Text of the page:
Predictability and Measurability of Results
As you saw, each stage depends on the previous one. There’s, in fact, a logical progression. You don’t run the risk of being misled because you know that each stage should be completed before you can switch to the next one. To give the simplest example: It doesn’t make sense to wait for loyalty as long as you haven’t sold yet. Over time, you can also start predicting the number of people you need to get involved in the process before moving on to the next stages.
The funnel model doesn’t let you the chance to act loose. It literally ‘forces’ you to stay fully present and in touch with your leads at each step. As their level of involvement changes, you also change how you nurture them and keep their attention alive. And needless to say, businesses displaying constant interest in their audience are way more likely to earn public trust.
How to Create a Funnel
After exploring the importance of a funnel, time to learn how to create a marketing funnel.
Determine Your Audience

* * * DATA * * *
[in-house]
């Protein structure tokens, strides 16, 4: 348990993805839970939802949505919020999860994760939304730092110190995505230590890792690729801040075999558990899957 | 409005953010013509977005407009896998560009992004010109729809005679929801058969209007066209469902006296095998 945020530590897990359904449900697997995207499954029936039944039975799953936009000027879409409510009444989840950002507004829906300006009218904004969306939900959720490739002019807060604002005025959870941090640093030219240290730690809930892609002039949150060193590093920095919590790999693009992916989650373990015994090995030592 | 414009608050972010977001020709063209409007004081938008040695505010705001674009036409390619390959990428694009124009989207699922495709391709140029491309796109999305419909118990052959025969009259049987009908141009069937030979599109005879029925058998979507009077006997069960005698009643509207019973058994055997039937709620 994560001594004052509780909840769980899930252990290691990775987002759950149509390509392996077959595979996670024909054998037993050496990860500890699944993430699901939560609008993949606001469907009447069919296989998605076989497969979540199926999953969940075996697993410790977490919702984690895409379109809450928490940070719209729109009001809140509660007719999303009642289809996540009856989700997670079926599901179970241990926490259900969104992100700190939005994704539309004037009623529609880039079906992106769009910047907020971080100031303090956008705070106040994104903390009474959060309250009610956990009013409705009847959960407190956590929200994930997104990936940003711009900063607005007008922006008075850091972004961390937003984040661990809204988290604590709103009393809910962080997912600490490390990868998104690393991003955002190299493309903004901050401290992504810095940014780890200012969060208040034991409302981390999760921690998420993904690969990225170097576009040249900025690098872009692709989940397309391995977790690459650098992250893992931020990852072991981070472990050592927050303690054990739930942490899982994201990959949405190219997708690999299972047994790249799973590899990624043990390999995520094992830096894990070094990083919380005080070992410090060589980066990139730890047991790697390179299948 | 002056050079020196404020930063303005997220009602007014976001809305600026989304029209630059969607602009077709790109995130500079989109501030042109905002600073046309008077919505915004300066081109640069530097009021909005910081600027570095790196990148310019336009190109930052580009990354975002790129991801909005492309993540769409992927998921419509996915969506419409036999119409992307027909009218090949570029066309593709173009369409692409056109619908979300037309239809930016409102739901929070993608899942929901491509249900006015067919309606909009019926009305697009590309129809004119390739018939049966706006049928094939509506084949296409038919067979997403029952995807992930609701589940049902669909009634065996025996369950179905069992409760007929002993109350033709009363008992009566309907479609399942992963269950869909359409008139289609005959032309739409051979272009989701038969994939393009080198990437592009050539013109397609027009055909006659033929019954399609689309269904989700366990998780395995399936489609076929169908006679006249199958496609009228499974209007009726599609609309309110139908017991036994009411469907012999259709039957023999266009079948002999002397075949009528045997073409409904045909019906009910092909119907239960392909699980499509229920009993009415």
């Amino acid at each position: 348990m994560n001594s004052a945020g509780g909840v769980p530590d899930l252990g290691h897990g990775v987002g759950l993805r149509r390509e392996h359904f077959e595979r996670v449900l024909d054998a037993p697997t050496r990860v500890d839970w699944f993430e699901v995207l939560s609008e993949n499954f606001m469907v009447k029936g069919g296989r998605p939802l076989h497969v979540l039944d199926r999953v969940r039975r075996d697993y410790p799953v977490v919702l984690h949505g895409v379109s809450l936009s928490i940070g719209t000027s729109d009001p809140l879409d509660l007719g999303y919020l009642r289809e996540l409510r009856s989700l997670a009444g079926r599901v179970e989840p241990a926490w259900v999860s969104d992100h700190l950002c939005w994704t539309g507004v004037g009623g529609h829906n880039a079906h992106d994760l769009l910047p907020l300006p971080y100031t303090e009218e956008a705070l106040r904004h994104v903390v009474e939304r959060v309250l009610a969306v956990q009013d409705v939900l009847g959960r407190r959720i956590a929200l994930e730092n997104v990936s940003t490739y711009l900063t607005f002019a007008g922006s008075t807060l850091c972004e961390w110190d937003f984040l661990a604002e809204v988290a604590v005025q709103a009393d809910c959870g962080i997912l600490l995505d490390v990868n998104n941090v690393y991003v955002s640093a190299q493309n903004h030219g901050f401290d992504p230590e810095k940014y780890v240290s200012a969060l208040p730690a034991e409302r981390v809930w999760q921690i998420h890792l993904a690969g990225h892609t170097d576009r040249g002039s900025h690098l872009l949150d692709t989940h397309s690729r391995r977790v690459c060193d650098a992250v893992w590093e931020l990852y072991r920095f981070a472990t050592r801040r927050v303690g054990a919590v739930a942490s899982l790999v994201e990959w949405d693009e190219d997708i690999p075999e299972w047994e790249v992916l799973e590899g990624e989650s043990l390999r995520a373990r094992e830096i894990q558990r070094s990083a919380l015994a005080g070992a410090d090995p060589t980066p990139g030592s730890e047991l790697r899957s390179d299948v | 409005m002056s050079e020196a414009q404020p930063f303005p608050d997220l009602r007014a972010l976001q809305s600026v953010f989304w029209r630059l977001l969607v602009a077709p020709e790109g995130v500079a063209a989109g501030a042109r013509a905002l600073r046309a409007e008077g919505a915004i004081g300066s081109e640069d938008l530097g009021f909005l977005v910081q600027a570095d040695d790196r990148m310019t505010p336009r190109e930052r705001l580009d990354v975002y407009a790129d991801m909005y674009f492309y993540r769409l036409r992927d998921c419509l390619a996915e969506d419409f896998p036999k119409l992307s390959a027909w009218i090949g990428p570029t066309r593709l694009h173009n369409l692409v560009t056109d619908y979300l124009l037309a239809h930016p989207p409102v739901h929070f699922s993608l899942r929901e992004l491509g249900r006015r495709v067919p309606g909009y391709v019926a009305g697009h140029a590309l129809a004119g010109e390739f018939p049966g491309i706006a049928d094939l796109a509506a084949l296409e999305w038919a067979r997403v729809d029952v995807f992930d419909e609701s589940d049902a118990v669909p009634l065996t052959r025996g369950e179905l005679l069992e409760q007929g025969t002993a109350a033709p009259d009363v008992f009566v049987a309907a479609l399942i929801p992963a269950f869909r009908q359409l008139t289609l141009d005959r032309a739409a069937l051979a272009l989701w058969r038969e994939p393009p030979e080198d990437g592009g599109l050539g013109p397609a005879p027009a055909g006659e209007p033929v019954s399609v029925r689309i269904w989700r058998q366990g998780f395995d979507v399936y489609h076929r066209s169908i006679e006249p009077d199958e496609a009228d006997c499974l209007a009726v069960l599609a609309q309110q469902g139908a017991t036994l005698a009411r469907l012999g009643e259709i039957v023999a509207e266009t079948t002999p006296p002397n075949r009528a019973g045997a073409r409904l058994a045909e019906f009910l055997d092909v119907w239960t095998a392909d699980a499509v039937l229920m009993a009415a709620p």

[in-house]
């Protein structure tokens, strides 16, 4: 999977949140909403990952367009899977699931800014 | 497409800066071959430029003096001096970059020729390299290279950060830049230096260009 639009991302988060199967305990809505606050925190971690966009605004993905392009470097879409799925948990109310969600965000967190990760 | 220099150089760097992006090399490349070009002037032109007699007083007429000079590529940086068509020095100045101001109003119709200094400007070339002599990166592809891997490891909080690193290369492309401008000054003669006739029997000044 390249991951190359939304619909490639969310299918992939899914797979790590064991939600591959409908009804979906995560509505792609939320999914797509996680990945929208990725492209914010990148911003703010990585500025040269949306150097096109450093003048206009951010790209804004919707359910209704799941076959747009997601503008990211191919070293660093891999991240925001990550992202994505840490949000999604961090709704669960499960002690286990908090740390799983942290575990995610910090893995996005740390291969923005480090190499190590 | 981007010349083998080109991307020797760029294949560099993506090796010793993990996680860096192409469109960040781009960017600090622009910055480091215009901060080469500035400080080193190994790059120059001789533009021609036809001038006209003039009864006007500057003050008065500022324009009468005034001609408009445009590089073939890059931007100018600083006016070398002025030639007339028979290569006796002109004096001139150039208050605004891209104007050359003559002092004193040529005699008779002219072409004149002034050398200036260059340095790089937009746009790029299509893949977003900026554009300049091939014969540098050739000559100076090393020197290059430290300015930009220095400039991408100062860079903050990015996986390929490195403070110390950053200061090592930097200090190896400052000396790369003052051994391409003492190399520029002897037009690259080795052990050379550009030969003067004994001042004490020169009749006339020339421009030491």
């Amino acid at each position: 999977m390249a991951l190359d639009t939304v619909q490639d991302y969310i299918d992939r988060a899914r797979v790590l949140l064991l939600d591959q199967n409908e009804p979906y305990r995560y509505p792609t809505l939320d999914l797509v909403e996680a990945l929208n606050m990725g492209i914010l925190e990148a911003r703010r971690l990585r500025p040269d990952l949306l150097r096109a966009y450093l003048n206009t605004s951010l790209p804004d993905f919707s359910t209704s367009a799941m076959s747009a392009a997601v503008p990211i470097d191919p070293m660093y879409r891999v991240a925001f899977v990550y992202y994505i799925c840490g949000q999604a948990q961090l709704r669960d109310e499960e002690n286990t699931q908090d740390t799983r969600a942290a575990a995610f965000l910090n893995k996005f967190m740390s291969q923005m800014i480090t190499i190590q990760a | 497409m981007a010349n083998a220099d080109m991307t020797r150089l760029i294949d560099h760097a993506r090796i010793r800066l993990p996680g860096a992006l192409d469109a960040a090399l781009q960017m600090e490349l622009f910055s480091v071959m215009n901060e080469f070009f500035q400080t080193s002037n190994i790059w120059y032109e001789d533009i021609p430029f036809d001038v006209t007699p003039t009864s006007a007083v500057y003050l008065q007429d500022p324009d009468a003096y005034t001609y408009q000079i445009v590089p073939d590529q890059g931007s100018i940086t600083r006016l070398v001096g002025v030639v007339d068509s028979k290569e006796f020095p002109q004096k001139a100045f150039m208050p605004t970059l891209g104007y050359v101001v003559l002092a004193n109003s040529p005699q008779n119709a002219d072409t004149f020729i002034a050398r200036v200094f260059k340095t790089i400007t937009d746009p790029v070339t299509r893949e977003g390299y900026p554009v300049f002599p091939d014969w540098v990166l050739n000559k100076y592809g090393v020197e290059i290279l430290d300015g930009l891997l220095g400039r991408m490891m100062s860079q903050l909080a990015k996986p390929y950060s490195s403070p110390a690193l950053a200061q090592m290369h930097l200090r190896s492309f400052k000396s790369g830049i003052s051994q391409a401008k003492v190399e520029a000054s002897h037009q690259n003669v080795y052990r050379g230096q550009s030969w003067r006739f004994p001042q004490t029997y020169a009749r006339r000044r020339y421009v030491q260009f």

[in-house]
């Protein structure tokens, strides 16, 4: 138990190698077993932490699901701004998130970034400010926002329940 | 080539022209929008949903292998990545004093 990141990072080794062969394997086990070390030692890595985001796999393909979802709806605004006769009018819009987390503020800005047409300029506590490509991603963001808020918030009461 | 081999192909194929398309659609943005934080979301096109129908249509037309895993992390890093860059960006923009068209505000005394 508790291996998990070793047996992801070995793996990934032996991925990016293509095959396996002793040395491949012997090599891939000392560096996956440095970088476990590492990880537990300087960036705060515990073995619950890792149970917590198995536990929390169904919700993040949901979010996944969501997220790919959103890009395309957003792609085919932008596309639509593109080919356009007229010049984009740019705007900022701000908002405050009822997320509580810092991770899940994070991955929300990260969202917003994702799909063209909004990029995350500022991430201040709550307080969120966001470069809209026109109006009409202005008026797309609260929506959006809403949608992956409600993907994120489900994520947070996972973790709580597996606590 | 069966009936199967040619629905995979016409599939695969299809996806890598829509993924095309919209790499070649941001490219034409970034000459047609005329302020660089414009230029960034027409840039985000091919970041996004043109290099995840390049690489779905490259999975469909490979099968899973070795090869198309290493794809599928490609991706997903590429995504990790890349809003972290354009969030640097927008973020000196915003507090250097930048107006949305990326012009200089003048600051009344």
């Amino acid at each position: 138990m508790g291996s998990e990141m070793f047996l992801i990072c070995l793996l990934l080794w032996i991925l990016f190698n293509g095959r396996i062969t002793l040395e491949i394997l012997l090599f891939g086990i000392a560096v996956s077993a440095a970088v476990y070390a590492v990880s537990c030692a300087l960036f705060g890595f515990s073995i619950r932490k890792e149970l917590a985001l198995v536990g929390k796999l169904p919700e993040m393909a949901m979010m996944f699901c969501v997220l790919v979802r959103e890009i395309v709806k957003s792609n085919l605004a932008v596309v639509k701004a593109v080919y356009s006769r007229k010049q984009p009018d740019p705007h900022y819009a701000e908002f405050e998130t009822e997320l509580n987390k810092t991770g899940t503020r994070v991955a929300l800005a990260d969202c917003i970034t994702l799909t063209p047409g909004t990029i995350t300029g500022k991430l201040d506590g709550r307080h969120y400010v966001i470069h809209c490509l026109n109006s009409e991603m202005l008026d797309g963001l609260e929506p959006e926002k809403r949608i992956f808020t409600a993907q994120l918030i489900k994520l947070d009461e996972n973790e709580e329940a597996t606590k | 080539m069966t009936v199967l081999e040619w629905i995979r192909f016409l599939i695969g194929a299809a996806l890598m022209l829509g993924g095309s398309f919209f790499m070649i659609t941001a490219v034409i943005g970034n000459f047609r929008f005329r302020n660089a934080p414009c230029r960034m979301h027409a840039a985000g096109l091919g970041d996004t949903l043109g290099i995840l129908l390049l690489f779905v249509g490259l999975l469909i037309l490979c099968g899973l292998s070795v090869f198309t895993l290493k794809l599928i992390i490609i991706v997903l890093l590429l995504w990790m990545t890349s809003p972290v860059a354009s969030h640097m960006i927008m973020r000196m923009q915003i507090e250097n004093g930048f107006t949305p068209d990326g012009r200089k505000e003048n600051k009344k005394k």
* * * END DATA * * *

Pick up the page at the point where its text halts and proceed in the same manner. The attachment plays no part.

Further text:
Take the time to study the characteristics of the people you think might be interested in your products and services. See how your brand image fits their style and expectations. It’s a lucky time to be alive since social media can greatly help this research phase. That’s right; it’s time to rely on your skills as a business ‘sociologist’ but also a ‘psychologist’.
Determine Your Funnel Model
Remember what we said about the variability of models? Indeed, depending on your goals, you will want to focus on the marketing aspect, the customer’s journey, or maybe both simultaneously. What matters here is to always preferably work from top to bottom (even though the other way around is possible but better for more advanced marketers). Select the number of stages you wish to include according to your personal strategy.